Missouri powerlifting woman loses 300 pounds
April 14, 2017
SPRINGFIELD, Mo. (AP) — Danielle Miles dreams of someday lifting the weight of her life off her shoulders.
Someday, soon hopefully, she will strap on her weight-lifter's belt, bear down and rise up.
She will lift that 300 pounds, figuratively and literally, which is how much weight she has lost in 2.5 years.
"I have always battled with morbid obesity and that weight made me feel weak," she tells me.
This, on the other hand, will be a feat of strength.
Her maximum now for the squat is 240 pounds.
The Springfield News-Leader (http://sgfnow.co/2oRINxB ) reports that Miles has battled her weight all 30 years of her life. She was a chunky infant, she says. She went on her first diet at 10.
She dropped out of Central High as a sophomore. She weighed 315 pounds and could not walk up the stairs and was unable to make it to the next class in the allotted time between periods.
"And I didn't fit into the desks," she says.
It was humbling and embarrassing.
This most recent weight-loss journey commenced in December 2014. At the time, she was bed-ridden and weighed 465 pounds. She is 5 foot 1.
Her husband, William, feared Danielle was not long for this world.
William tells her: "I just want to see you live."
They have been married 13 years. They have no children together; he has three from a prior relationship.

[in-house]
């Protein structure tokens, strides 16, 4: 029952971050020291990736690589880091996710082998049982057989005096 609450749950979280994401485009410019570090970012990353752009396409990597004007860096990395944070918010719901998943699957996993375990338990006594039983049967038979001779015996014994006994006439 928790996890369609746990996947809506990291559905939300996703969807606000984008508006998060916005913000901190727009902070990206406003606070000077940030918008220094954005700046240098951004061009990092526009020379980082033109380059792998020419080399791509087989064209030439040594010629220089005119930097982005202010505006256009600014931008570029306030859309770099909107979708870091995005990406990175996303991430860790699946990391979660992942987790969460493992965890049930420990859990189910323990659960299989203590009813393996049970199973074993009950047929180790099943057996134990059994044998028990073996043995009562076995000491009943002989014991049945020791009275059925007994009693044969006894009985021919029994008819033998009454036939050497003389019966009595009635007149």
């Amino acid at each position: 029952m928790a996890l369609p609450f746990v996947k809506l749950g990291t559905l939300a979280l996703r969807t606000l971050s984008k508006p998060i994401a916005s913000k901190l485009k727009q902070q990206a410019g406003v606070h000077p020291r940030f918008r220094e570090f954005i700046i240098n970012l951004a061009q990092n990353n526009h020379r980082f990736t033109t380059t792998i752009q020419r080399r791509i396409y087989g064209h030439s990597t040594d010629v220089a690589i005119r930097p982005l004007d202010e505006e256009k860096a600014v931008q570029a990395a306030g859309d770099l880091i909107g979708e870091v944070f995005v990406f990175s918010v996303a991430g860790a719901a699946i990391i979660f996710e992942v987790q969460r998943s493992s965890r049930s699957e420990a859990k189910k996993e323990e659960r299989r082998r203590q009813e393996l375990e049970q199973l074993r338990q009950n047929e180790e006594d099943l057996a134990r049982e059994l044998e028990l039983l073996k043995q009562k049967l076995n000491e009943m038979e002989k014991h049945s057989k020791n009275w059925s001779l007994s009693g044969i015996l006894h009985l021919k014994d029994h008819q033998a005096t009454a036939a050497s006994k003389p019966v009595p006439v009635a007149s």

Their first date was the movie "Mr. Deeds," with Adam Sandler. Not once, he says, has he ever looked at Danielle and seen someone who is obese.
"I was just looking for somebody to be compatible with."
On Thursday, when I met her, she weighed 165 pounds.
In December she had dropped to her goal of 145 pounds. But she tore her left hamstring while lifting and was sidelined for weeks. She quickly put on 20 pounds.
But the injury has healed and she is back at it, following a training regimen of fitness classes, weight lifting and treadmill running at the downtown YMCA.
She credits her first trainer at the YMCA, Jill Kleier, who is no longer there, for saving her.
"This woman has changed my life," Danielle says of Kleier. "I don't think there has been a more supportive person in my journey than her — outside of my family. She supplied me with the tools to change my life. She literally saved my life."
Kleier says Danielle was different from most of the people she trains.
"She is every trainer's dream," Kleier says. "She was so unhealthy. She was at the bottom of the pit. For her to come and ask for help — to bite the bullet. And she stuck with it. She stuck with it. She made me so proud that she has done this and she stuck with it because so many people don't. They get discouraged after losing 20 pounds and they just give up."
Kleier schooled her in the proper technique for lifting weights.
"She is so freakishly strong," Kleier says. "I hope she stays on the path that she is on for the rest of her life. I appreciate that she still gives me credit for everything. But she is the one who did the work. God had placed me in that position — in her path."